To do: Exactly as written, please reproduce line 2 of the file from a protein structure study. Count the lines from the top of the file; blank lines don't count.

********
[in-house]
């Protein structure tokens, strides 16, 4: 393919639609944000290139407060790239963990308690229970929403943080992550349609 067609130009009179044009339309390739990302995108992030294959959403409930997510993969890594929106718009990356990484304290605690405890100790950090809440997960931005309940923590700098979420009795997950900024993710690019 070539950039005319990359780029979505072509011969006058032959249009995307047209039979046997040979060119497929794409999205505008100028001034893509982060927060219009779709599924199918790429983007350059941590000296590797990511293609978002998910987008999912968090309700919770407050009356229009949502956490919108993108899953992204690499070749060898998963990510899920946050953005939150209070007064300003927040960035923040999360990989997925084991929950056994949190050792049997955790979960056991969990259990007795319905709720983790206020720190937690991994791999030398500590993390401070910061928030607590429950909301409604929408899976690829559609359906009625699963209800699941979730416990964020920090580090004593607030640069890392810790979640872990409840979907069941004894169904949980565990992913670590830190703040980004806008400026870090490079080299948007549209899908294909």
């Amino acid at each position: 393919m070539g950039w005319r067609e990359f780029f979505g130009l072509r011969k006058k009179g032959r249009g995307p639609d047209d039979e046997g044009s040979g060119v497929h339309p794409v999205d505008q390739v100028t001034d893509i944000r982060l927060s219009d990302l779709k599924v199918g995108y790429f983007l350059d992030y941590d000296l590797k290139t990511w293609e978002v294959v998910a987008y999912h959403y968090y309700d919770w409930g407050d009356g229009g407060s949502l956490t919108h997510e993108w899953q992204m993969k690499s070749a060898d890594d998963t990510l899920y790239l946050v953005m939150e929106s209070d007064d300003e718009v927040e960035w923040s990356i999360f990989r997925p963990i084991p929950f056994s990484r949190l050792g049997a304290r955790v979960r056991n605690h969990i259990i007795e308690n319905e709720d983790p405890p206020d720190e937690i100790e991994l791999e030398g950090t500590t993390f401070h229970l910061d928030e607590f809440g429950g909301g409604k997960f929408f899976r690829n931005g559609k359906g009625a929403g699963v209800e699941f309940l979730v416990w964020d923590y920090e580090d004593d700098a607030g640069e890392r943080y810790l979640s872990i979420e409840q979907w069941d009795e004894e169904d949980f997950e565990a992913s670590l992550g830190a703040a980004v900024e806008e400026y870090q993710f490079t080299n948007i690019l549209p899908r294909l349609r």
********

């Protein structure tokens, strides 16, 4: 393919639609944000290139407060790239963990308690229970929403943080992550349609 067609130009009179044009339309390739990302995108992030294959959403409930997510993969890594929106718009990356990484304290605690405890100790950090809440997960931005309940923590700098979420009795997950900024993710690019 070539950039005319990359780029979505072509011969006058032959249009995307047209039979046997040979060119497929794409999205505008100028001034893509982060927060219009779709599924199918790429983007350059941590000296590797990511293609978002998910987008999912968090309700919770407050009356229009949502956490919108993108899953992204690499070749060898998963990510899920946050953005939150209070007064300003927040960035923040999360990989997925084991929950056994949190050792049997955790979960056991969990259990007795319905709720983790206020720190937690991994791999030398500590993390401070910061928030607590429950909301409604929408899976690829559609359906009625699963209800699941979730416990964020920090580090004593607030640069890392810790979640872990409840979907069941004894169904949980565990992913670590830190703040980004806008400026870090490079080299948007549209899908294909």